Laughter seems too ordinary, perhaps, for sanctity.
And yet, as a practical jokester and manager of mischief, I am drawn to this quote deeply—for I feel a personal apostolate of joy and am experiencing that call more starkly in a season in my life marked by exhaustion, stress, and transition.
Some of my favorite saints and quotes from Scripture focus on the theme of joy. When asked to speak to a group at Theology on Tap several years ago, I chose “The Serious Call to Joy” as my topic. I love Psalm 34, which reads, “Look to him that you may be radiant with joy.” And I often meditate on Christ’s words to his disciples: “I have said these things to you, so that my joy may be in you, and that your joy may be complete” (Jn 15:11). Finally, a patron of our family is St. Philip Neri, who was lovingly nicknamed “Apostle of Joy.” My son John Philip was even born on his feast day and shares his name.
When I think of what I want to be called after my death, I can’t think of anything better than that title given to St. Philip Neri (apart from, perhaps, being known as the Patron Saint of Bacon). To me, joy just seems like the natural fruit of holiness—a sure sign of a deep and profound relationship with Christ.
Pope Francis himself has noted this—dedicating an entire encyclical to the joy of the Gospel. He made waves when publishing the encyclical because he said there was no room in evangelization for “sourpusses”—the first time any such term has appeared in a papal document.
He explains, “Proclaiming Christ means showing that to believe in and to follow him is not only something right and true, but also something beautiful, capable of filling life with new splendor and profound joy, even in the midst of difficulties.”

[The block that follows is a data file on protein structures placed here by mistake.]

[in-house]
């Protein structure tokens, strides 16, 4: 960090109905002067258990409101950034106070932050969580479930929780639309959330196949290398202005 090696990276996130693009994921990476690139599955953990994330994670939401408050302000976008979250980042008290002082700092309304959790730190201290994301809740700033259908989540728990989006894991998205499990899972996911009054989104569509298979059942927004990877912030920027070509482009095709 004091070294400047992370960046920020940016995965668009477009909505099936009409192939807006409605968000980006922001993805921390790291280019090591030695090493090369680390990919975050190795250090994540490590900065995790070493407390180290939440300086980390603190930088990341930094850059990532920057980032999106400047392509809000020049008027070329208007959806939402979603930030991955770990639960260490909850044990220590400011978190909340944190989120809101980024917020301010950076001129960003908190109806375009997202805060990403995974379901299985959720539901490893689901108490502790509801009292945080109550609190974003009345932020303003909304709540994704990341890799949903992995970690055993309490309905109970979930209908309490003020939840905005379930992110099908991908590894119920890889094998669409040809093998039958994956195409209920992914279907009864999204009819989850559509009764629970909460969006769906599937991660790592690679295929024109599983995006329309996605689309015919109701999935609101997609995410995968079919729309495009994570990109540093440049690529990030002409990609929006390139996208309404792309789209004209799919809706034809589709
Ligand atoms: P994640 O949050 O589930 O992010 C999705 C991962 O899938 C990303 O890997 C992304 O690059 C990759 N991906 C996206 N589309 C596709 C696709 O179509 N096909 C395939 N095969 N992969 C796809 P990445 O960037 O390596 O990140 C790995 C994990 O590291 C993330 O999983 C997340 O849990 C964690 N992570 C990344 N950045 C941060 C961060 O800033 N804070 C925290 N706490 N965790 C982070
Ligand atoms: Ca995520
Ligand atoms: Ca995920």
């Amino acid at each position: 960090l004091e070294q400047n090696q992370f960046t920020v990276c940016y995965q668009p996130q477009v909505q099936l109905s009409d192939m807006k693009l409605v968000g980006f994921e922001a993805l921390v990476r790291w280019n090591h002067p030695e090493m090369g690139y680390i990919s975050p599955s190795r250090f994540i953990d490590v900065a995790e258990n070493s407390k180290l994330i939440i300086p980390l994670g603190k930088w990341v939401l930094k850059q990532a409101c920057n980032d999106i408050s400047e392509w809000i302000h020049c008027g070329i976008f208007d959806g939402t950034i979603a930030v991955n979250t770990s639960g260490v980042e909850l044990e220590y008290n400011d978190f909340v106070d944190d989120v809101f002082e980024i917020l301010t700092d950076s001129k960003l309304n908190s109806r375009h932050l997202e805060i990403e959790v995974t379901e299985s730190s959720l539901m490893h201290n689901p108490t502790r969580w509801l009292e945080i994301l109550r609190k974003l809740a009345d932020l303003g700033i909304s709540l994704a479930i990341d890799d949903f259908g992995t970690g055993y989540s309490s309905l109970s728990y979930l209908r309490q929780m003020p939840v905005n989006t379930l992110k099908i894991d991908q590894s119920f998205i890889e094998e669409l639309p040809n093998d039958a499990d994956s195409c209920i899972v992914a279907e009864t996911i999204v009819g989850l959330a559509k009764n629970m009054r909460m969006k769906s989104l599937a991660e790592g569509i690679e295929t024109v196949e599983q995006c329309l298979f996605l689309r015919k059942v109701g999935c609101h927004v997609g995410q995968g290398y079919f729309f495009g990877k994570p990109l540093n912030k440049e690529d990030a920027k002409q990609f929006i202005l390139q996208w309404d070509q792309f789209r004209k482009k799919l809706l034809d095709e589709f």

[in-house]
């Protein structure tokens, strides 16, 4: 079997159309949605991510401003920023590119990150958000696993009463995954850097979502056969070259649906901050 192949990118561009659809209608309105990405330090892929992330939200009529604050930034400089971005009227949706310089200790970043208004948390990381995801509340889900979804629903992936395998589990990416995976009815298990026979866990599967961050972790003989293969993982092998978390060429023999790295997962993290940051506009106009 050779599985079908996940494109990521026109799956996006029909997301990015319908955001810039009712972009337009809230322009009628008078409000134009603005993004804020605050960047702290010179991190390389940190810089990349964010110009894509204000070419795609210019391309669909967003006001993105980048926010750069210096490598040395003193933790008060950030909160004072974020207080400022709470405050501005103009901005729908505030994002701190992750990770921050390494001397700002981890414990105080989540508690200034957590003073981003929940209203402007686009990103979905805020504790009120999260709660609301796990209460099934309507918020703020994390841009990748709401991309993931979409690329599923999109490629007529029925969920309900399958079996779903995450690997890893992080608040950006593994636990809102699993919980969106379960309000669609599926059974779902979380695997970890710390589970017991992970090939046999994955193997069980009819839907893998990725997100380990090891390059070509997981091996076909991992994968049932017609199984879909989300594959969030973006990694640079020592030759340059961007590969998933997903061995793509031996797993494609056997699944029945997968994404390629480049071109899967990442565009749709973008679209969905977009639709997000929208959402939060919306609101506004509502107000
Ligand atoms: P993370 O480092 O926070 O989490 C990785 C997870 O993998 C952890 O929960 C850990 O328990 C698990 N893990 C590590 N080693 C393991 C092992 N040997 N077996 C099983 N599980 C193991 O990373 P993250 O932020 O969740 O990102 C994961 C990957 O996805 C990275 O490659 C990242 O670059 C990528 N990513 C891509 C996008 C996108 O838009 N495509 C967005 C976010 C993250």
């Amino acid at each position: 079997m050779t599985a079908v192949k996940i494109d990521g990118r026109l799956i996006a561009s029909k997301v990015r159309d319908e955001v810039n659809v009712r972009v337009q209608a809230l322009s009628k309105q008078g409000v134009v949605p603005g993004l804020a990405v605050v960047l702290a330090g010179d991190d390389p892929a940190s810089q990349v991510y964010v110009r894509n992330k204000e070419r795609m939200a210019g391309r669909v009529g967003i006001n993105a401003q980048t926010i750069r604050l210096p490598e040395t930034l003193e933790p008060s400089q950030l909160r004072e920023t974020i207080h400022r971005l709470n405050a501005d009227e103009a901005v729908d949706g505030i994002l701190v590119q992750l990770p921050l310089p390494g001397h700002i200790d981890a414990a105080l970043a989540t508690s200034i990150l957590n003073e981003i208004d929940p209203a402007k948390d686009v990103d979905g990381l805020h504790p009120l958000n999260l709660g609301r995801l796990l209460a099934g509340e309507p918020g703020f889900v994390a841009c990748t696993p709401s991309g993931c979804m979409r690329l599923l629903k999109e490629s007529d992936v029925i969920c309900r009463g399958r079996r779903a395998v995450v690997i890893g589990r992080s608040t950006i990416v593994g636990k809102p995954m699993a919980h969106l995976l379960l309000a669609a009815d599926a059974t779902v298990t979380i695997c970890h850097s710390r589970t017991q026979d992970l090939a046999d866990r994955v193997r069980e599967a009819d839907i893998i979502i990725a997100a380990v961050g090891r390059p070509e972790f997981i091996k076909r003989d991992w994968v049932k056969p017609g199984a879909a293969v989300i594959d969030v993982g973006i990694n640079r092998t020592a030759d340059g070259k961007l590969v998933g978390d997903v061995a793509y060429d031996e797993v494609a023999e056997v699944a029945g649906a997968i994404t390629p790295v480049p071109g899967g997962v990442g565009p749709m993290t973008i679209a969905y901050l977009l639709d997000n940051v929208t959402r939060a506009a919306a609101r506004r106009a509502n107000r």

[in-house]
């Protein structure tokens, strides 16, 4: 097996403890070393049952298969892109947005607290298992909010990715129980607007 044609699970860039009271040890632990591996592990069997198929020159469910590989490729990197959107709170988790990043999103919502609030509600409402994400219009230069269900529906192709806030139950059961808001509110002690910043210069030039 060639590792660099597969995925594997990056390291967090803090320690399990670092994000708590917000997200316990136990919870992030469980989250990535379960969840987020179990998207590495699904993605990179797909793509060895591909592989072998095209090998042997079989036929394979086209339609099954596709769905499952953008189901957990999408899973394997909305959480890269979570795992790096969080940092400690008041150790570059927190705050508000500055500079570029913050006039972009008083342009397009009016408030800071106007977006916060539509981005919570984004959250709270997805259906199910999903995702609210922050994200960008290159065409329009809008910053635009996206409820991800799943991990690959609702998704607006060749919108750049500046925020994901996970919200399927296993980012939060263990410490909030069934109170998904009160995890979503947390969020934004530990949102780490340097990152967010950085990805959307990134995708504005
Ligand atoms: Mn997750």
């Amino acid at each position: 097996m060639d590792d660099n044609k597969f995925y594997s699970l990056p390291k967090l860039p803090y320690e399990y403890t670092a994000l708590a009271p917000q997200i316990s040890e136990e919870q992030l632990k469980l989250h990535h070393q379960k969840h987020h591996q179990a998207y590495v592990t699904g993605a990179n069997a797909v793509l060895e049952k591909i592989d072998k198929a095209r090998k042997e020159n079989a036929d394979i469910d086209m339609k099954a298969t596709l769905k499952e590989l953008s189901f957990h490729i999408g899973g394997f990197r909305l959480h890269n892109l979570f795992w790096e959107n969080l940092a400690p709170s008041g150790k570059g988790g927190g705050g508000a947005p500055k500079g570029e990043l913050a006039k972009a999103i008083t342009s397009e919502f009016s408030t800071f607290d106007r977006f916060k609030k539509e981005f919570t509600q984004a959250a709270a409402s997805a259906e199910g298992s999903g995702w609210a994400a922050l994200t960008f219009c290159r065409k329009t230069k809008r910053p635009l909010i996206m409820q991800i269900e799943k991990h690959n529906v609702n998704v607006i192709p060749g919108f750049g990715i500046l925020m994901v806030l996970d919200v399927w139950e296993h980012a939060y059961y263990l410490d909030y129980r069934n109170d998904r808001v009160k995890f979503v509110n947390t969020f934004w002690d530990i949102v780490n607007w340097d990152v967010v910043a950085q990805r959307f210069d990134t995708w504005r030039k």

I think now of joy perhaps because I’m seeing so little of it in general. The world seems bogged down by burdens greater than we think we can bear. And being 8 months pregnant, I find myself a bit bogged down physically and emotionally, too. But, Pope Francis reminds us that the joy of Christ is possible even in the midst of our suffering and hardship. This does not diminish our suffering, nor does it erase or ignore it, but points out that Christian joy can transcend and transfigure suffering.
So, when I came across Padre Pio’s quote on his feast day earlier this month, it was a powerful reminder of my call to laughter—or at least of my commitment to being an apostle of joy.
Pope Francis continues, “Joy adapts and changes, but it always endures, even as a flicker of light born of our personal certainty that, when everything is said and done, we are infinitely loved.” (EG, 6)
The knowledge that I am infinitely loved despite my frailty and littleness, especially in this season of pregnancy, is what beckons me ever onward.